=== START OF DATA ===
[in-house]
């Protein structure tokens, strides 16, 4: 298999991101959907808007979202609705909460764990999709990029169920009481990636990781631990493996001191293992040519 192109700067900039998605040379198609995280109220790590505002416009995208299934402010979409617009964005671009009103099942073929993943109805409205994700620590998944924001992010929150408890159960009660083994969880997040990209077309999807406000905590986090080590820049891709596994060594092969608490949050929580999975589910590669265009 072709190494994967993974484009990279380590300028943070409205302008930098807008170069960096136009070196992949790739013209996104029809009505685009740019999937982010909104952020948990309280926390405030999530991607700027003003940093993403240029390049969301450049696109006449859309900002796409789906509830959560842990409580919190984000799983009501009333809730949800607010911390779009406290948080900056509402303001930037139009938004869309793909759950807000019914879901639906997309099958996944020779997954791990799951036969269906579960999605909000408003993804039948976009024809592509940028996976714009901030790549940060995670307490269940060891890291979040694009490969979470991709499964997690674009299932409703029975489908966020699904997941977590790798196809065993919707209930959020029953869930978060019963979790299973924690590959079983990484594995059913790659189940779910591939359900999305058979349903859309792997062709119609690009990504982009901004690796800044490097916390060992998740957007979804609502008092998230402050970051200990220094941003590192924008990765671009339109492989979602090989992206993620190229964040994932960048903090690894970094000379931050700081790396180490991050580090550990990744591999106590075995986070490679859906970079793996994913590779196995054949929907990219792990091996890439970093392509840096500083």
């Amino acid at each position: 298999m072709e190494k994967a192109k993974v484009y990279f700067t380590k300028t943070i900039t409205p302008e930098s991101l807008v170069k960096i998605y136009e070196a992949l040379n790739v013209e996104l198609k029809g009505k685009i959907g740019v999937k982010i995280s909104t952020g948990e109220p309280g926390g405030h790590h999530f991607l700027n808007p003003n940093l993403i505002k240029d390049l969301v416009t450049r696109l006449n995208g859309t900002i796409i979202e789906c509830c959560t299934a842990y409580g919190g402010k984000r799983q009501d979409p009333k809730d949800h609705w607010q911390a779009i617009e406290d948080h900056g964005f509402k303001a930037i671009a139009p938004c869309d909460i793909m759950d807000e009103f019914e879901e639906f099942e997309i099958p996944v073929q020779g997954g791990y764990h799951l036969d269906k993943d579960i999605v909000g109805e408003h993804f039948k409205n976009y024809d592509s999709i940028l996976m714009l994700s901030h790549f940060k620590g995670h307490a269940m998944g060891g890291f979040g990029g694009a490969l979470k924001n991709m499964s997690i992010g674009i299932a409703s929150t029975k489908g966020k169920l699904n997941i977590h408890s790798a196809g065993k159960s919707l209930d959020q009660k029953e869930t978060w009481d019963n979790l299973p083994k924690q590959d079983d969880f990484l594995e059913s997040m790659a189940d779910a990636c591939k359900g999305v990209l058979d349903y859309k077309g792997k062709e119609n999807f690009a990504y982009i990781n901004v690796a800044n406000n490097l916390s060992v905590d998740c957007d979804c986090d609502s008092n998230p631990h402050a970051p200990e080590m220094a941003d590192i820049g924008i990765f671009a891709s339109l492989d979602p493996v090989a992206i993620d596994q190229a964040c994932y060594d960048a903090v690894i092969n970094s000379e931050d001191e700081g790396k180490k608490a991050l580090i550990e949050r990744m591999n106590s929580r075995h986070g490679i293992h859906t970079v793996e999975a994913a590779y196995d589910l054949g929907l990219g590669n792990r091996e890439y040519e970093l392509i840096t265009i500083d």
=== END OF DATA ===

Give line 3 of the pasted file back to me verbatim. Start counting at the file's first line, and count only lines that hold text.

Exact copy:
């Amino acid at each position: 298999m072709e190494k994967a192109k993974v484009y990279f700067t380590k300028t943070i900039t409205p302008e930098s991101l807008v170069k960096i998605y136009e070196a992949l040379n790739v013209e996104l198609k029809g009505k685009i959907g740019v999937k982010i995280s909104t952020g948990e109220p309280g926390g405030h790590h999530f991607l700027n808007p003003n940093l993403i505002k240029d390049l969301v416009t450049r696109l006449n995208g859309t900002i796409i979202e789906c509830c959560t299934a842990y409580g919190g402010k984000r799983q009501d979409p009333k809730d949800h609705w607010q911390a779009i617009e406290d948080h900056g964005f509402k303001a930037i671009a139009p938004c869309d909460i793909m759950d807000e009103f019914e879901e639906f099942e997309i099958p996944v073929q020779g997954g791990y764990h799951l036969d269906k993943d579960i999605v909000g109805e408003h993804f039948k409205n976009y024809d592509s999709i940028l996976m714009l994700s901030h790549f940060k620590g995670h307490a269940m998944g060891g890291f979040g990029g694009a490969l979470k924001n991709m499964s997690i992010g674009i299932a409703s929150t029975k489908g966020k169920l699904n997941i977590h408890s790798a196809g065993k159960s919707l209930d959020q009660k029953e869930t978060w009481d019963n979790l299973p083994k924690q590959d079983d969880f990484l594995e059913s997040m790659a189940d779910a990636c591939k359900g999305v990209l058979d349903y859309k077309g792997k062709e119609n999807f690009a990504y982009i990781n901004v690796a800044n406000n490097l916390s060992v905590d998740c957007d979804c986090d609502s008092n998230p631990h402050a970051p200990e080590m220094a941003d590192i820049g924008i990765f671009a891709s339109l492989d979602p493996v090989a992206i993620d596994q190229a964040c994932y060594d960048a903090v690894i092969n970094s000379e931050d001191e700081g790396k180490k608490a991050l580090i550990e949050r990744m591999n106590s929580r075995h986070g490679i293992h859906t970079v793996e999975a994913a590779y196995d589910l054949g929907l990219g590669n792990r091996e890439y040519e970093l392509i840096t265009i500083d």